In July 2016, James Thompson and I did a series of short interviews with people using the Templeman Library, to find out how they find a place to study.
Read the notes from the interviews on Sharepoint (Kent staff only).
This was part of James’ project, ‘Study space availability indicators and mobile service’ (Kent staff can read about it in SharePoint: P1257). In the course of it, we also learned more about how and why they choose where to study in general.
The aim was to find whether students would find it useful to be able to see on an app or digital screens how many free seats there were around the Library.
We approached people sitting in the social area near the café in Templeman West, and asked if they would be happy to have a chat for 5 minutes about how they found study spaces, while one of us took notes.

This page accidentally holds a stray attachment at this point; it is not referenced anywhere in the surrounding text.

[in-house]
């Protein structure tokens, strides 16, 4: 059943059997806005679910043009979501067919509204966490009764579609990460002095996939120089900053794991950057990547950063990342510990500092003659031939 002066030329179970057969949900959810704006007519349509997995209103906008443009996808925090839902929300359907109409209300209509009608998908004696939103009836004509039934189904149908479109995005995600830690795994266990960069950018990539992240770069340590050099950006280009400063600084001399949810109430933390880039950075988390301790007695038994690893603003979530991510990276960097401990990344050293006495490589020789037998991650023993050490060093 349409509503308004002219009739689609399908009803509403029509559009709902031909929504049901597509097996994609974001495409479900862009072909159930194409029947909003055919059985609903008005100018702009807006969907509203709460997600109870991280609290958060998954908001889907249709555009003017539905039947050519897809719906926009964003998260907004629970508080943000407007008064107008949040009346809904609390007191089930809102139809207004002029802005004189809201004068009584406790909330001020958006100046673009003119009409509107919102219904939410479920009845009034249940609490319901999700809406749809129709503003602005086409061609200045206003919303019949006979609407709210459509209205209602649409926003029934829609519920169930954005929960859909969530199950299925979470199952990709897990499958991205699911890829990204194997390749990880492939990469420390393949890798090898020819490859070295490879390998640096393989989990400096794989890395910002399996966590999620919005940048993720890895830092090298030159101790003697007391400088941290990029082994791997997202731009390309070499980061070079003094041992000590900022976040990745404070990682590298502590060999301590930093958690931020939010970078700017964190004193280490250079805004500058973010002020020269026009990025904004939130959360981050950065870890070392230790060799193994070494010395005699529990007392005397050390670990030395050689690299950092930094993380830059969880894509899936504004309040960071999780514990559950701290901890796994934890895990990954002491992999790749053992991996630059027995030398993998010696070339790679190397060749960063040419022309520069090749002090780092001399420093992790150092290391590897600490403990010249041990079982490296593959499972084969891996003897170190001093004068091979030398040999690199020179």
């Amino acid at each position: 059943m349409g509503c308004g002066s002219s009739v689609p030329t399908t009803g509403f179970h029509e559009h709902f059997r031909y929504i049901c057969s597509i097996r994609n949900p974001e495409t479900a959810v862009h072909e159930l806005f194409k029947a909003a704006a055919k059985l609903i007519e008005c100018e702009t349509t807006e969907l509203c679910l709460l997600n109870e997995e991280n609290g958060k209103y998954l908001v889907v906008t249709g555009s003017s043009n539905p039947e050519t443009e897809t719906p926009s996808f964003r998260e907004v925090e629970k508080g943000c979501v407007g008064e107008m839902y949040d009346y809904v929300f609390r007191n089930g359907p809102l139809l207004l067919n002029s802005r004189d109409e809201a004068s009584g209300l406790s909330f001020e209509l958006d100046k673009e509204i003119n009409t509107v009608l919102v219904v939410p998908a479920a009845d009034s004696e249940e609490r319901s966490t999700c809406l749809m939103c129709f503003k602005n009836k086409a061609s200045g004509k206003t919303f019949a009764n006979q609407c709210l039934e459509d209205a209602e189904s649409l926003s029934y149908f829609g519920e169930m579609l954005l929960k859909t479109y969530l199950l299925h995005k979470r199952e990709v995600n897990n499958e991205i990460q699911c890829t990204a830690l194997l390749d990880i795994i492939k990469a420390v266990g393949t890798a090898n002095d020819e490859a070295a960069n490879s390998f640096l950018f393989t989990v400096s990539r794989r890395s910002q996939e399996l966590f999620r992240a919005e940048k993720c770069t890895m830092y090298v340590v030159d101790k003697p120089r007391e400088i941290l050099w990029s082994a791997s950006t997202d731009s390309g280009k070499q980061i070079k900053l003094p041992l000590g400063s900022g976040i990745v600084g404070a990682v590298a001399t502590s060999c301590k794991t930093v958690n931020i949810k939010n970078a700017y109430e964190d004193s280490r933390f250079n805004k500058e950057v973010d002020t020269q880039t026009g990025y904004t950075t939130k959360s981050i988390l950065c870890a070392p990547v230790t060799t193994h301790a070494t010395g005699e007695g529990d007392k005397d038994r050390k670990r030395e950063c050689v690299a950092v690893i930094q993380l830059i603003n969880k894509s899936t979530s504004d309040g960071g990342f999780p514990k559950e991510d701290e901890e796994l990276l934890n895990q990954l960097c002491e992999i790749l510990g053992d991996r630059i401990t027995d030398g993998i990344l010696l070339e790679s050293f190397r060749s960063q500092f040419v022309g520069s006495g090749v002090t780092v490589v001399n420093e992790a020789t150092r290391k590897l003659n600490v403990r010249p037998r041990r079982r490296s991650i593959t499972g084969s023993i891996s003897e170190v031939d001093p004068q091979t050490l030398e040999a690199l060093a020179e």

We asked open questions about how they chose where to study in the Library, before moving onto more targeted questions about using digital screens, websites and apps.
Because it was the summer vacation, we didn’t speak to any undergraduates. We interviewed:
- 8 Masters students
- 4 PhD students (some at other universities)
- 1 member of academic staff
- 1 member of the public
We didn’t offer an incentive when we approached students, but as a thank-you after the interview we offered them an item of Library merchandise (such as a post-it pad).
This wasn’t pure UX research, as it had an agenda about a particular service and we stuck quite closely to our list of questions. Still, we learned about our interviewees’ views of the Library, which are worth sharing. It also showed that our students are generally happy to chat with us, so spontaneous interviewing is a method we could try again in future.